Governor Steve Bullock, joined by family and friends of the late Tony Schoonen, today announced new access and the renaming of another fishing access site on the Big Hole River in honor of the public lands advocate.
“The list of contributions Tony made over a career dedicated to the public interest is far too great to enumerate. From block management, to Habitat Montana, to issues spanning access to state trust lands and forest service planning – virtually every major conservation and public lands management policy benefited from Tony’s dedicated, sometimes relentless, and always resolute, pursuit,” said Governor Bullock.
Before his passing, Tony Schoonen envisioned a full boat launch and parking area at the Mallon’s Access Site on the Big Hole River. Montana Fish, Wildlife and Parks (FWP) and the Montana Department of Transportation codified the access rights at the site and completed a walk-in access with a plaque to commemorate Tony’s legacy – paving the way for future additions to access at the site.
Additionally, Governor Bullock announced that the Notch Bottom Fishing Access Site, under FWP, is officially renamed to the Tony Schoonen Fishing Access Site. In the mid-1960s, Tony spearheaded efforts to prevent the building of a dam at Notch Bottom. Today, the 150-mile-long Big Hole remains among the few free-flowing wild trout rivers in the United States.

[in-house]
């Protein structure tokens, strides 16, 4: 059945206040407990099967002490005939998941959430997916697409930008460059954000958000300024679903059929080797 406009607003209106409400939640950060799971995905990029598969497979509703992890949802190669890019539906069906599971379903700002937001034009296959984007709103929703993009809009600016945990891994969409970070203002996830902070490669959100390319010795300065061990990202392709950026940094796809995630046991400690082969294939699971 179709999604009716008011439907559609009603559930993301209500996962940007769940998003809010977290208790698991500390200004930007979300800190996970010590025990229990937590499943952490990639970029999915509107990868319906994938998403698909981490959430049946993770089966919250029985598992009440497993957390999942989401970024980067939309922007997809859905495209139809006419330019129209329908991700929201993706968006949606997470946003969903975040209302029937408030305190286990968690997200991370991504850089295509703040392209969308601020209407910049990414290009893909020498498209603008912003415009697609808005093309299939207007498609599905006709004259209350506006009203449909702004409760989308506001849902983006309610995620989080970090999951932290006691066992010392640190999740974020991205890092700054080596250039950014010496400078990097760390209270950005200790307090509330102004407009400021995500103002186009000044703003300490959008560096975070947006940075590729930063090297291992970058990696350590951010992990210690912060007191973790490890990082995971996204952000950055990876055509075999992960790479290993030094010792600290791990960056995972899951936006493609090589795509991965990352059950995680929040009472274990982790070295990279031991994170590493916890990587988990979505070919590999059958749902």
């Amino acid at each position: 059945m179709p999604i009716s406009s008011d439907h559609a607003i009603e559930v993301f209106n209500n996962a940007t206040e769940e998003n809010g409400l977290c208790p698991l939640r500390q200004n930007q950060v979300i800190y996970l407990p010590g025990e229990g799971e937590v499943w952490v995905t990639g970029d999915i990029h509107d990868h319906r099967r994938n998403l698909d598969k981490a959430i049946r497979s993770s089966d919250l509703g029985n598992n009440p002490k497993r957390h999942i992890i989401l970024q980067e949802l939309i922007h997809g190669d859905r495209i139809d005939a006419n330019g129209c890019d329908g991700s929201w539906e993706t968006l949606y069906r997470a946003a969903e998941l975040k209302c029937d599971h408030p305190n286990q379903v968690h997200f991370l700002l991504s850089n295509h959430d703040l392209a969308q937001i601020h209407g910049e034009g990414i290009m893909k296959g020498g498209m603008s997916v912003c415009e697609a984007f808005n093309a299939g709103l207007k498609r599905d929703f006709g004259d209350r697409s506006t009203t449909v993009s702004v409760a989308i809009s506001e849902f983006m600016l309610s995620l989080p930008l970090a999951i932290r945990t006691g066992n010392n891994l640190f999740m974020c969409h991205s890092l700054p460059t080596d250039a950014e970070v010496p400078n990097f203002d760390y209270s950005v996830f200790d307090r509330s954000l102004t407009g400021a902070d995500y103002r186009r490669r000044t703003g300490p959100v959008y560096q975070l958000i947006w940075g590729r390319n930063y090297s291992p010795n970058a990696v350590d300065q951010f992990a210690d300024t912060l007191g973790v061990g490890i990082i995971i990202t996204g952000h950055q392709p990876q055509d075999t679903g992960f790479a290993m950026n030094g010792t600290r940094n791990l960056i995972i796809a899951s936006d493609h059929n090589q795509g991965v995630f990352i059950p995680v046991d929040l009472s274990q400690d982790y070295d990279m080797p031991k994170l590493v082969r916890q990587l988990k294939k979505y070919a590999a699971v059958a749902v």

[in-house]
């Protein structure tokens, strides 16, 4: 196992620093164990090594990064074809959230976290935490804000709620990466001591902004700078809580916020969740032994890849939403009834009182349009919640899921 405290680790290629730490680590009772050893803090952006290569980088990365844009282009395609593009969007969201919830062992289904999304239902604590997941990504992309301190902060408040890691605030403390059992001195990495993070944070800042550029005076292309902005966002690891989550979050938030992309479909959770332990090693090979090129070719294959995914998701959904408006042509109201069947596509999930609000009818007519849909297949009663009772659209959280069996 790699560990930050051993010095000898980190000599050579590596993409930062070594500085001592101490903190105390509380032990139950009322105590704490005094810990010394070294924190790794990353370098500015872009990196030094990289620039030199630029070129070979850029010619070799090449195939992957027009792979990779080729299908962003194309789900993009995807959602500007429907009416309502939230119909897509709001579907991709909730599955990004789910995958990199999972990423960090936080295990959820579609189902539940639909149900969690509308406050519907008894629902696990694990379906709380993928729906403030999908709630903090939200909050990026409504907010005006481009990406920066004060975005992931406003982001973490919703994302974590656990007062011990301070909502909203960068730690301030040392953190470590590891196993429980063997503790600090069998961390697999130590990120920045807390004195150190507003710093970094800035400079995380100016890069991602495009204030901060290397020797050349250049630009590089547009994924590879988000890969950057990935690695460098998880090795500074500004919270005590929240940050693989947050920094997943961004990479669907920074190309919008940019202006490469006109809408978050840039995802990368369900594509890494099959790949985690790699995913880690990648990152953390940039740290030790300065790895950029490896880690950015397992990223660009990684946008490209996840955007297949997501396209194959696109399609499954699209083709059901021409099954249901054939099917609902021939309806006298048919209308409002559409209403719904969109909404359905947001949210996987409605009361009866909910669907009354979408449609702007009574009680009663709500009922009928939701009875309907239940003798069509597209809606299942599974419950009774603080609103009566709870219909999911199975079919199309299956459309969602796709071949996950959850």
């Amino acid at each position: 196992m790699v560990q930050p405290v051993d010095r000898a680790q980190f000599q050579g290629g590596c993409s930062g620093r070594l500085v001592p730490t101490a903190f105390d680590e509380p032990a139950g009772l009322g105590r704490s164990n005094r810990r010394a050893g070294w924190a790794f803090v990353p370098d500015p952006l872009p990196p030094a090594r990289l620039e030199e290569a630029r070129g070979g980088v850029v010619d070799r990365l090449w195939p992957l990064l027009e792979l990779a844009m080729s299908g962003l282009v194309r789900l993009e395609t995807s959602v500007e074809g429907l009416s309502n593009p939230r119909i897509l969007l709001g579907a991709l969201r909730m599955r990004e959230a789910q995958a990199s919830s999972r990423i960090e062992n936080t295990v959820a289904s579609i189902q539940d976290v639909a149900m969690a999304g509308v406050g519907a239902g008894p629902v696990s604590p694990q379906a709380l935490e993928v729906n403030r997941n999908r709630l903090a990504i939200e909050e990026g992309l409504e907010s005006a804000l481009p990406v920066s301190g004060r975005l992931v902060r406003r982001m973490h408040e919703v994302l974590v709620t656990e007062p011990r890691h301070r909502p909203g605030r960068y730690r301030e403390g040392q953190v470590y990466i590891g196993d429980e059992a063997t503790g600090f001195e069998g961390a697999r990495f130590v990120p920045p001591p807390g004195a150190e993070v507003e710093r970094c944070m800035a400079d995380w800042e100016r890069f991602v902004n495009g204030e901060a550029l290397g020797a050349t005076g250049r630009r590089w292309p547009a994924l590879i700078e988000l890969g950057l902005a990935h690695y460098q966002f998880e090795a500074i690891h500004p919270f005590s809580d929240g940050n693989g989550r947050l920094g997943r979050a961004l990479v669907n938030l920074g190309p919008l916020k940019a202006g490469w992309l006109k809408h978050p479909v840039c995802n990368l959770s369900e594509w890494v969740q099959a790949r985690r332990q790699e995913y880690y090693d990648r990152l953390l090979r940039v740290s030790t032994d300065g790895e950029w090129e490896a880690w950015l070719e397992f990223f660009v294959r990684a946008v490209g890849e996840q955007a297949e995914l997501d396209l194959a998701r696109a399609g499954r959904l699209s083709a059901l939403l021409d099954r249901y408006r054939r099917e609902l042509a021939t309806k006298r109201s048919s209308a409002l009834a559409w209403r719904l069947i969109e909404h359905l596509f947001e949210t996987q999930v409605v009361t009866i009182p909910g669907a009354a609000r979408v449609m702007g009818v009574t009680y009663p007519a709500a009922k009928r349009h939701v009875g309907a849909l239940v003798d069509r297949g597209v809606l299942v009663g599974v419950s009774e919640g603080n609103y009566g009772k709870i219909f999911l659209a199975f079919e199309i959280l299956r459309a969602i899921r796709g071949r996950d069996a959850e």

“Tony was a giant in my book,” said FWP director Martha Williams. “He stood up for what he believed in and never let up. He taught me much about public access and I looked to him as a mentor in my early career. His legacy is seen also in the passion he fostered in so many others who now work to conserve the Montana way of life.”
Tony Schoonen dedicated decades to fighting for access to public lands in Montana. Notably, Tony formed the Montana Stream Access Coalition, which challenged access rights on the Dearborn River that were ultimately decided by the Montana Supreme Court in 1984. Later the Court strengthened its earlier ruling in another case brought by the coalition by specifying that any navigable stream can be used up to the high-water mark without regard to ownership of the surrounding lands.
As an assistant attorney general, Governor Bullock defended Montana’s stream access laws in federal court against William Perry Pendley, who at the time was with the Mountain States Legal Foundation.
“Less any Montanan forget what our Montana values really mean—those core principles of equity and responsibility to one another and our state’s lands, wildlife and waters, of public education, public participation and public lands—look no further than the life of Tony Schoonen: Teacher. Advocate. Sportsman,”said Governor Bullock.